Amid growing fears that many countries face a long and painful economic recession, Lenovo plans to lay off 2,500 workers, cut the salaries of its executives and restructure its Asian operations in an attempt to weather the downturn, the company says.
Lenovo will take a US$150 million restructuring charge, the majority of which will be taken during the current quarter, as a result of these changes. Looking ahead, the company hopes to save US$300 million during its upcoming 2009/2010 fiscal year, which ends on March 31, 2010.
The layoffs, described as part of a "resource redeployment plan," represent 11 percent of Lenovo's global workforce, and the employees will be let go during the first quarter of 2009, the company said. It did not say where the layoffs will take place or whether they would be spread evenly across all of the regions where the company operates.
Lenovo will also cut the pay of managers by 30 percent to 50 percent, including bonuses, and wants to rein in spending on expenses and other functions, such as human resources, finance and marketing, it says.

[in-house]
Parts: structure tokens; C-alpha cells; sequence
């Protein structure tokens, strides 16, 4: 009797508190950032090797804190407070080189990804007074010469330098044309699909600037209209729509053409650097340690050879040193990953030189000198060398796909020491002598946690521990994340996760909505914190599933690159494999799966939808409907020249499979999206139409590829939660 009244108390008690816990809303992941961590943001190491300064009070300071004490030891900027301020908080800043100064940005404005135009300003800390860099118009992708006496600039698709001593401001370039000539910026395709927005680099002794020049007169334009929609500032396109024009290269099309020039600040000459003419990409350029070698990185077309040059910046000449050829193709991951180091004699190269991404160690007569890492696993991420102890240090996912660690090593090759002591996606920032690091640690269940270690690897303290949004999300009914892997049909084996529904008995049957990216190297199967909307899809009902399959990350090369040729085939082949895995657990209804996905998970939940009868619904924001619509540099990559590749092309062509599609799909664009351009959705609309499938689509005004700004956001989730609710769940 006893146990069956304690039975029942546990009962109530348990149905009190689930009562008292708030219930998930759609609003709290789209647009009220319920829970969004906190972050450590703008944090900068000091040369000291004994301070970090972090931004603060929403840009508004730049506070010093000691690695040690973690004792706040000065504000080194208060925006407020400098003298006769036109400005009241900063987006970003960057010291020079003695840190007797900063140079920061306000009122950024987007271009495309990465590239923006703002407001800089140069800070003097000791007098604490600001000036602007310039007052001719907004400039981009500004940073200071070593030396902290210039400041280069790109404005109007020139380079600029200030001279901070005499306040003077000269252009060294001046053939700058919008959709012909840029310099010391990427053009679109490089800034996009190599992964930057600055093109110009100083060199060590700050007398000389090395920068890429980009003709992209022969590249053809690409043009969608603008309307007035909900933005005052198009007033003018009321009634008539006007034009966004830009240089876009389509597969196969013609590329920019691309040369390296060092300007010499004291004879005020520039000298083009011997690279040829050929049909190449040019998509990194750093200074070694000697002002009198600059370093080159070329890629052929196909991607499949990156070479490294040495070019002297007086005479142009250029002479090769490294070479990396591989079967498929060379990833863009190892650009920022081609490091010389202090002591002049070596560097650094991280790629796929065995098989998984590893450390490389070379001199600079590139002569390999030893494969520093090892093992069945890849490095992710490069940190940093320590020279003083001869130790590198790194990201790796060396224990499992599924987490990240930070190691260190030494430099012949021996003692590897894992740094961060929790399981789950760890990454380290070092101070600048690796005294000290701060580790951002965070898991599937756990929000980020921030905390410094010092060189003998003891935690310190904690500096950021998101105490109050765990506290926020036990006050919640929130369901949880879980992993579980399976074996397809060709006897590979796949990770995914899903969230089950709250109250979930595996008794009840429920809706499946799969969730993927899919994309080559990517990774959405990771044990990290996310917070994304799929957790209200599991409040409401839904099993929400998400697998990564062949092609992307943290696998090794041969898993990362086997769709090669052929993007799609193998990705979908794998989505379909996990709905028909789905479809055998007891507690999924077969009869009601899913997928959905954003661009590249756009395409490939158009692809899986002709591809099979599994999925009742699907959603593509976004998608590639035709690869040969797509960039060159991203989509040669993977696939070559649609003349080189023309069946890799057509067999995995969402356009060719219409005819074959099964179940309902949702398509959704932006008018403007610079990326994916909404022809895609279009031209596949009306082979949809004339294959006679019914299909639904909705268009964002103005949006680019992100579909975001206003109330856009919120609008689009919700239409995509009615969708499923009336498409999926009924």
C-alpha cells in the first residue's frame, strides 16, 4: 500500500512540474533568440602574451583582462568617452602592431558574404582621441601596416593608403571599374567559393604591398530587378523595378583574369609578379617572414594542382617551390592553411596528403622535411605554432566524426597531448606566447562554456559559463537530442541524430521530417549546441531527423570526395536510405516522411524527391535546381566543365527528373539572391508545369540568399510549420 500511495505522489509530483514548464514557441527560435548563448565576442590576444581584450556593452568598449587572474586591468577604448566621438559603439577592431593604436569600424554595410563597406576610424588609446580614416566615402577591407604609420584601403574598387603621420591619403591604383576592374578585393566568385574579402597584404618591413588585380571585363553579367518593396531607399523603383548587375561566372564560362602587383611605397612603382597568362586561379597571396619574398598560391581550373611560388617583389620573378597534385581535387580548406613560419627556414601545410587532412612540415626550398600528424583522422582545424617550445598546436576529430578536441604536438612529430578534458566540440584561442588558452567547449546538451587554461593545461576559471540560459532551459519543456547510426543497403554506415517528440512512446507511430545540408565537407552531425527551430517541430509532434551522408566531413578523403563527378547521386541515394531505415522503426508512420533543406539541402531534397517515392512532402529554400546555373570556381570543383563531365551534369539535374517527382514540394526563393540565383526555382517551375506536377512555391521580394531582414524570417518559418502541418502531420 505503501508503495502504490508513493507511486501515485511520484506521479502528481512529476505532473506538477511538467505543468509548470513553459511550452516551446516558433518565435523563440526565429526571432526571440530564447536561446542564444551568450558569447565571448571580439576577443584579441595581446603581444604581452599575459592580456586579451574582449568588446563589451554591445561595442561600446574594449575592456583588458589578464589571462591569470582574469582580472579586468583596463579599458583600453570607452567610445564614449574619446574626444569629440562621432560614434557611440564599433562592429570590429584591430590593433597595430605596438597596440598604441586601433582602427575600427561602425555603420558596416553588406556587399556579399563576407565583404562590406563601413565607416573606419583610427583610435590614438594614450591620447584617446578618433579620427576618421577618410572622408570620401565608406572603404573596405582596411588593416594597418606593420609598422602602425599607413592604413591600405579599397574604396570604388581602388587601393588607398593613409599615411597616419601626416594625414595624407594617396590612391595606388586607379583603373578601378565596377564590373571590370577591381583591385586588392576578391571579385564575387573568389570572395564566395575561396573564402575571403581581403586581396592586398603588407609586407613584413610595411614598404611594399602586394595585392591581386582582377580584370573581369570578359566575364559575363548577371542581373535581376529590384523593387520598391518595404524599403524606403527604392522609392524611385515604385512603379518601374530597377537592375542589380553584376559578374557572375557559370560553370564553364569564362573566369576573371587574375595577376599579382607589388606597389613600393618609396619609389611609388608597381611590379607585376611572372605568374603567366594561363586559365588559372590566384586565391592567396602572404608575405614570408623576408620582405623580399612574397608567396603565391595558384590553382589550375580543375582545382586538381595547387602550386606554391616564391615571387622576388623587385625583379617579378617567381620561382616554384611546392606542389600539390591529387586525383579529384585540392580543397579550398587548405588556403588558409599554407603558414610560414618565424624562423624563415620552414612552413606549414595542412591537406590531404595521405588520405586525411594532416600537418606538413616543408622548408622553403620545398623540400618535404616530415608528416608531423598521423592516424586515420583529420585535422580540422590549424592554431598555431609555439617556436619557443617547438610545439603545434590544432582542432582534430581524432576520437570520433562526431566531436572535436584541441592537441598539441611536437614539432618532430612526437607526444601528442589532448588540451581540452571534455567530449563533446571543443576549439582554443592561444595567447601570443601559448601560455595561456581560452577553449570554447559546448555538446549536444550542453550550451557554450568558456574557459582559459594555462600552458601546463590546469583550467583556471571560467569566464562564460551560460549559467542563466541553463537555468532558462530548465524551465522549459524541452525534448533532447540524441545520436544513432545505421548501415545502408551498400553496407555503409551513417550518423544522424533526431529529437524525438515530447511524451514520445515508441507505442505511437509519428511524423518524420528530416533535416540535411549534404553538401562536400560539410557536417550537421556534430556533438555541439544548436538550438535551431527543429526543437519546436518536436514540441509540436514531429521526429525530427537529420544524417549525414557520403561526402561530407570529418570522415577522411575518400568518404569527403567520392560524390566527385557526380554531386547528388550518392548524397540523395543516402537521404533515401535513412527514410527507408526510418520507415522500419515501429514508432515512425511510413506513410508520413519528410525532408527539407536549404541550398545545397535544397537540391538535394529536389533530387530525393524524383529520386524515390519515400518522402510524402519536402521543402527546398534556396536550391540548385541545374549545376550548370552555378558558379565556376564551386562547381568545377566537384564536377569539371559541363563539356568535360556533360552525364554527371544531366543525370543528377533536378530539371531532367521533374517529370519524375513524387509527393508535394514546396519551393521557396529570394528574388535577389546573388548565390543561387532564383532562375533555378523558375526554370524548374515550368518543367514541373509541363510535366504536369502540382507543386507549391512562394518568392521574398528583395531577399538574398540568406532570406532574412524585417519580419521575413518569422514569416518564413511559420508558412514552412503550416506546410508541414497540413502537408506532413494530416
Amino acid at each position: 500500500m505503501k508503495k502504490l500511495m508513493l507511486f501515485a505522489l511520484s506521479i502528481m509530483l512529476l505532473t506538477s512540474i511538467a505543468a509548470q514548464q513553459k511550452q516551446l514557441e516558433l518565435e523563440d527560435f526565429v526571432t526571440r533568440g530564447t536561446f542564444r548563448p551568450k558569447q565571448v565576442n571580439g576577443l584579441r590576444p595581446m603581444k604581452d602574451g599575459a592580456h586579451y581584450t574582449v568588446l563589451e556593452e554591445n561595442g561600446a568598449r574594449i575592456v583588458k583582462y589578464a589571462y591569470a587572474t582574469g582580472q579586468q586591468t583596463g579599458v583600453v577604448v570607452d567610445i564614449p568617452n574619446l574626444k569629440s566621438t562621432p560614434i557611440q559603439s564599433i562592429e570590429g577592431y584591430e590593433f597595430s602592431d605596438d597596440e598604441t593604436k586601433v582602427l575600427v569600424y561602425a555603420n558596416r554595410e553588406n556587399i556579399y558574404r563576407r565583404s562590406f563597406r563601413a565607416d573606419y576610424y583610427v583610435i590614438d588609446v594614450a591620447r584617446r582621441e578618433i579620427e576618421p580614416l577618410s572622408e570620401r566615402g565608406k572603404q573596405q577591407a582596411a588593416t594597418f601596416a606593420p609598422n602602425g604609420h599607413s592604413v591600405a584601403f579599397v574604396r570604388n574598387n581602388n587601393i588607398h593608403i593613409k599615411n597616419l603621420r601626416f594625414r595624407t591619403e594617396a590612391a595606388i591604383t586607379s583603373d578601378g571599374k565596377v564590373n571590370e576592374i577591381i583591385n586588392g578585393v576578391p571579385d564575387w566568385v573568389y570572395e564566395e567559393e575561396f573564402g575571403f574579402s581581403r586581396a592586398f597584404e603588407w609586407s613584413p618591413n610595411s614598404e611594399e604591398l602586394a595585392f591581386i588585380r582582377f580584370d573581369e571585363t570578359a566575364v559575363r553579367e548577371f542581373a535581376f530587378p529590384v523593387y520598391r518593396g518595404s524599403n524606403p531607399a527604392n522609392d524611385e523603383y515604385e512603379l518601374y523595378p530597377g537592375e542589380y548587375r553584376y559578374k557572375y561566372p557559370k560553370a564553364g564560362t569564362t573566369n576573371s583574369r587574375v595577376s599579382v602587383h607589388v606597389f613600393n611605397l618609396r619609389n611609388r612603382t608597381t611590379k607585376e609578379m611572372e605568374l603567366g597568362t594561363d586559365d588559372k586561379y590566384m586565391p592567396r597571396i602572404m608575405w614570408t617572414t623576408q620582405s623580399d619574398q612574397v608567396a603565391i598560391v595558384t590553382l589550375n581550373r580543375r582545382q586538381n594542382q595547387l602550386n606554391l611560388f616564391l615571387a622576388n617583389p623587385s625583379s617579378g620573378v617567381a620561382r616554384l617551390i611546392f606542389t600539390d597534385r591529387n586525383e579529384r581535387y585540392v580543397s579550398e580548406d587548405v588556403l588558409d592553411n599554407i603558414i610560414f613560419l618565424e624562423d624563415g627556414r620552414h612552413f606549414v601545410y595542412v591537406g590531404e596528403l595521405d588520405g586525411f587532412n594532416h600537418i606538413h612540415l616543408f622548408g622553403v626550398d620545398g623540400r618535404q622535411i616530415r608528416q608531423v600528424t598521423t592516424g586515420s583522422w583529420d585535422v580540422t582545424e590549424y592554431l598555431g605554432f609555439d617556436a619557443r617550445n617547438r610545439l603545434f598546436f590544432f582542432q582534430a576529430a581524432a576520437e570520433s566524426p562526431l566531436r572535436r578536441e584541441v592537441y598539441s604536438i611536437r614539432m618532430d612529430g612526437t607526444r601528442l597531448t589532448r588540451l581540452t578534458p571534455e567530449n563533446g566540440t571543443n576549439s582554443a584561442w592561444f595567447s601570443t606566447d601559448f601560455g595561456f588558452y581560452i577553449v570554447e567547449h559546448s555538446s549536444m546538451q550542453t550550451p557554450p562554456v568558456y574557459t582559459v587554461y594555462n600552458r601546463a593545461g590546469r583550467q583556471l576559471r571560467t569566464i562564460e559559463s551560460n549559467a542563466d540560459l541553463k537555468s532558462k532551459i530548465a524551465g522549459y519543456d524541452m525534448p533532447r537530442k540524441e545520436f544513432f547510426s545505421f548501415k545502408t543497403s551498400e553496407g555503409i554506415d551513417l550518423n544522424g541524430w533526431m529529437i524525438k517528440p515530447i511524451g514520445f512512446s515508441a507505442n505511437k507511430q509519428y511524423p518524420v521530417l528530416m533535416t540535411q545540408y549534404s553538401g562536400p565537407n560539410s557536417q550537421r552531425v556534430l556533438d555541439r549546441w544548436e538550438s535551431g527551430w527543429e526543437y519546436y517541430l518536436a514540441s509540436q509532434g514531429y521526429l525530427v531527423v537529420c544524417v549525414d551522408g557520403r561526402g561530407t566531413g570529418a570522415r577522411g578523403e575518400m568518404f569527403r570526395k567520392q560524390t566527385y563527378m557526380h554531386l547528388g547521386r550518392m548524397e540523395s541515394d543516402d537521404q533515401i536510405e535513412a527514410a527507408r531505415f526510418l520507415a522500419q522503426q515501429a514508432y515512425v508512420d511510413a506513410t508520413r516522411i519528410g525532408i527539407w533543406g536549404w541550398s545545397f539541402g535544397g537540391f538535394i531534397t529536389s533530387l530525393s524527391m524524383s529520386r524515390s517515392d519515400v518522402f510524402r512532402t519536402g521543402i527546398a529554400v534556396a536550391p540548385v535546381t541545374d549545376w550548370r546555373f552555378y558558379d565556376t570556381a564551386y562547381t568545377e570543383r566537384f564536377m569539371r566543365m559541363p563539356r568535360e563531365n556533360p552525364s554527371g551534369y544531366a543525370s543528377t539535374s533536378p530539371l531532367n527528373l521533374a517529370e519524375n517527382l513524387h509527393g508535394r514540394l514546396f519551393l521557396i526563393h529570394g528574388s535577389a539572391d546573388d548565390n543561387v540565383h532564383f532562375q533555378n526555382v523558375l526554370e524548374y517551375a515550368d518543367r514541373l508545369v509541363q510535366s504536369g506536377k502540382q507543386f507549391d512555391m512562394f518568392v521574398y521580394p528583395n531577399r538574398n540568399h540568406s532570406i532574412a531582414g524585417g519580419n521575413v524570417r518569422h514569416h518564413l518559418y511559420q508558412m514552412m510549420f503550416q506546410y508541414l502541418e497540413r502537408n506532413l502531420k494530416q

The company also plans to combine its operations in Asia-Pacific and Russia under the lead of Chen Shaopeng, who currently heads Lenovo's China operations. The new region headed by Chen, to be called Asia-Pacific and Russia, bucks a recent trend of companies elevating China's role as a single market of global importance. But Lenovo said forming the new region will lower operating expenses by combining support and other functions.
As a result of these changes, the current head of Lenovo's Asia-Pacific operations, senior vice president David Miller, will leave the company after the restructuring is complete.
Scott DiValerio, senior vice president and president of Lenovo's Americas Group, is also leaving the company. The Americas Group will be led by Rory Read, Lenovo's senior vice president of operations, the company says.